In 1938, within logically-inspired philosophy, the philosopher Charles W. Morris had conceived the extraordinarily ambitious program of a general theory of signs, or 'semiotics'. This theory was to encompass both linguistic and non-linguistic signs, human and animal signs. Published in November 2022, the book What it All Means, by Philippe Schlenker, Senior Research Fellow at Institut Jean-Nicod (UMR8129, CNRS / ENS-PSL) and Global Distinguished Professor at New York University, shows that contemporary formal linguistics, and especially semantics (the study of meaning), is on the verge of realizing this program, but within a scientific framework that did not exist in 1938.
While the term "semiotics" has been used by many fields of the humanities and social sciences to refer to the generalized study of meaning, the formal and experimental approach to meaning arose in a very different tradition. Specifically, in the 1960's and 1970's, well after Charles W. Morris's program was conceived, two "formalist" revolutions successively took place in linguistics. The first one, associated with the name of the linguist Noam Chomsky, consisted in treating human languages as formal languages with respect to their form or 'syntax', with both similarities and differences compared to the formal languages of mathematics and computer science. The second revolution, associated with the name of the logician Richard Montague, consisted in extending this program to semantics with the tools of 'model theory', a branch of logic that offered an explicit definition of truth. Following this second revolution, the key slogan of semantics was that "to understand the meaning of a sentence is to know under what conditions it can be true"; the theory of meaning thus became a theory of truth. In the 1980s and 1990s, these two programs were unified, with a growing integration with psycholinguistics and cognitive science. The result is a systematic theory of meaning in spoken languages, based on a theory of truth, and supported by formal and experimental methods.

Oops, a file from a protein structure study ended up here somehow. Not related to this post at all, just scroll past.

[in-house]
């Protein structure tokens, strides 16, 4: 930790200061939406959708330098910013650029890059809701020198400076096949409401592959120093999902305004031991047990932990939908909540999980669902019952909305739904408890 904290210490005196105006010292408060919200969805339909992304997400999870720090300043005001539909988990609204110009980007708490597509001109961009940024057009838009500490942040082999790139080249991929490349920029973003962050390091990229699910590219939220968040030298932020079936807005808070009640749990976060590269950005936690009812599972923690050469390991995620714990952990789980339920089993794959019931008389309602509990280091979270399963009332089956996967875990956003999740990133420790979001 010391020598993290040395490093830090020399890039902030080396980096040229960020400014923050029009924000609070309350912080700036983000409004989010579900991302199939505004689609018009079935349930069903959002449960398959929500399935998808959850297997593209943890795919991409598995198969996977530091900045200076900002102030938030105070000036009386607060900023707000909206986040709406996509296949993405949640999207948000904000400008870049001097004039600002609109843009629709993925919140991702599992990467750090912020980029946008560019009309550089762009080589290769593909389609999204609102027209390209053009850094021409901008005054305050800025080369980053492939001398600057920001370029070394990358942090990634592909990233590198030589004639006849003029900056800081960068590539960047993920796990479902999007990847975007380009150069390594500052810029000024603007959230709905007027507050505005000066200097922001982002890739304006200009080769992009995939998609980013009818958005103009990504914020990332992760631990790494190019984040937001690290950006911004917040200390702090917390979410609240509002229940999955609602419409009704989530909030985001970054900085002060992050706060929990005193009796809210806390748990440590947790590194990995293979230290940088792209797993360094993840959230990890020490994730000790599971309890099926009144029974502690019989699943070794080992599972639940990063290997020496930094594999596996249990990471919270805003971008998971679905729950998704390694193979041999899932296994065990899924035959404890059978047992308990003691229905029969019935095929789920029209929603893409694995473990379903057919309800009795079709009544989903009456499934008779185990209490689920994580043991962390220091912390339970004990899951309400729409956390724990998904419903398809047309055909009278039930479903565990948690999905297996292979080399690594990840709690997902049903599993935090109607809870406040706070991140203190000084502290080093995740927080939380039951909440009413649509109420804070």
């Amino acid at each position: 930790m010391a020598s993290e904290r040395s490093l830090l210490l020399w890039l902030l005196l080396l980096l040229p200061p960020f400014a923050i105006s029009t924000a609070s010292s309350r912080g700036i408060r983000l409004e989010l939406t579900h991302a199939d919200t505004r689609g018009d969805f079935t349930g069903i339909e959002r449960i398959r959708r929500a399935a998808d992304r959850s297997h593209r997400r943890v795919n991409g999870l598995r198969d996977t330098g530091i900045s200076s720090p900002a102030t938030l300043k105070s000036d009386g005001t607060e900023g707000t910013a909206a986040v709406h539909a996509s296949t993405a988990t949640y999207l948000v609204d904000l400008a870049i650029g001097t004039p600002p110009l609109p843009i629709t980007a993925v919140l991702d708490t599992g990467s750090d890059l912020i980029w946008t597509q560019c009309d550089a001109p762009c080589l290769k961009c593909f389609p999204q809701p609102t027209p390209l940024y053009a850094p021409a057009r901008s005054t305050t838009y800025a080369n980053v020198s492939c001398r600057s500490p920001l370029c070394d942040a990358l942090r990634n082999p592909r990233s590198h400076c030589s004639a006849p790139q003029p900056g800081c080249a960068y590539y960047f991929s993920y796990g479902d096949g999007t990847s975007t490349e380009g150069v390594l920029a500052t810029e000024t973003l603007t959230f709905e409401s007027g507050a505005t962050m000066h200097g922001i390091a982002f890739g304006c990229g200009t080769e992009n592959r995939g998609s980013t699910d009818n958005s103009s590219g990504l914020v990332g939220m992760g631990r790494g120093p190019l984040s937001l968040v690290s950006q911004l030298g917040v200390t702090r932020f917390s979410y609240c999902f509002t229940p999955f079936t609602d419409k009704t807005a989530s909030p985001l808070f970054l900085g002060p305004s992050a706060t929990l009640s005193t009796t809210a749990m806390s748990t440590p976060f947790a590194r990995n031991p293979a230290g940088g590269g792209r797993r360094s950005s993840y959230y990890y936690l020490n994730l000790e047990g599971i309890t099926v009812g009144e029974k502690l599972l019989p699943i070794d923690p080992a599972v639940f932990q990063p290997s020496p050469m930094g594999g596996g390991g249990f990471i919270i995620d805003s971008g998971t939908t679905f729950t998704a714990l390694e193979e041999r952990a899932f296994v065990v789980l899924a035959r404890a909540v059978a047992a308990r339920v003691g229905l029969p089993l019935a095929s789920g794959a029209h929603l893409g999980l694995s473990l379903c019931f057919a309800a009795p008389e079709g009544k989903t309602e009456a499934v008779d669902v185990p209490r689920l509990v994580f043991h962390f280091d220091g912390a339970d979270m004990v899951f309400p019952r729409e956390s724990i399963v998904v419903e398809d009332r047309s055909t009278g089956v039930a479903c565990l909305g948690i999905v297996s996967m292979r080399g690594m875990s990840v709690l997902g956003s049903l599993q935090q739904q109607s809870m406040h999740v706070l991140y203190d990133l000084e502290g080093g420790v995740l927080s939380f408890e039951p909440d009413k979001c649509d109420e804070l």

It is only recently that the ambition of a general theory of meaning, associated with the term "semiotics", re-emerged in formal linguistics (often under the term "Super Semantics"). Semantics has now fully integrated signed languages (used by Deaf communities around the world), which have the same logical and grammatical structures as spoken languages but make more systematic use of iconicity (the process by which a sign resembles what it denotes). Even more recently, formal semantics has been extended to non-standard objects: gestures that co-occur with or sometimes replace speech, facial expressions, emojis; animal communication, especially in primates; and even music and dance. In all these cases, understanding the meaning of a representation is to know under what conditions it can be adequate or 'true'. Here too, the theory of truth lies at the heart of the theory of meaning.
The book What it All Means: Semantics for (Almost) Everything provides an introduction to the results and foundations of contemporary semantics in the context of this general theory of meaning. Its author, Philippe Schlenker, is a specialist of formal semantics who has worked on all aspects of meaning, from philosophical logic to formal semantics, from spoken to signed languages, from animal communication to gestures and music; he was awarded a Silver Medal of CNRS in 2021.